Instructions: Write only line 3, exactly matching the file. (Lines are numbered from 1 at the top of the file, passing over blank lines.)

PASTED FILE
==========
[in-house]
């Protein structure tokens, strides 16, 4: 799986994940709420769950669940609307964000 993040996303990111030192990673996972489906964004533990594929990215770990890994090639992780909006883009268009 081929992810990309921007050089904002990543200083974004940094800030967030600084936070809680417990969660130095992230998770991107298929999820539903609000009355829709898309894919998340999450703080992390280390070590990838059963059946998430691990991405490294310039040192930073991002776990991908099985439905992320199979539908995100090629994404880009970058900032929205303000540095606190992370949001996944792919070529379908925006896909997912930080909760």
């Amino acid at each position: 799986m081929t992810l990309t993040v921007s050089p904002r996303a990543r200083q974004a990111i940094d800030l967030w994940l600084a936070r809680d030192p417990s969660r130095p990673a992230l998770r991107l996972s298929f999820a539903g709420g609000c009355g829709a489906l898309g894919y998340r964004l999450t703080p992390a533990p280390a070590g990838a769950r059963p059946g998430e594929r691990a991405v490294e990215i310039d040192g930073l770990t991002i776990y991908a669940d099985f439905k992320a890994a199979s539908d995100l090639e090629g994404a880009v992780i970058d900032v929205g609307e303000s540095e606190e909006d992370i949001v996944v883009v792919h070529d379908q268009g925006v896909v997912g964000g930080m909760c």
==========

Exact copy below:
């Amino acid at each position: 799986m081929t992810l990309t993040v921007s050089p904002r996303a990543r200083q974004a990111i940094d800030l967030w994940l600084a936070r809680d030192p417990s969660r130095p990673a992230l998770r991107l996972s298929f999820a539903g709420g609000c009355g829709a489906l898309g894919y998340r964004l999450t703080p992390a533990p280390a070590g990838a769950r059963p059946g998430e594929r691990a991405v490294e990215i310039d040192g930073l770990t991002i776990y991908a669940d099985f439905k992320a890994a199979s539908d995100l090639e090629g994404a880009v992780i970058d900032v929205g609307e303000s540095e606190e909006d992370i949001v996944v883009v792919h070529d379908q268009g925006v896909v997912g964000g930080m909760c």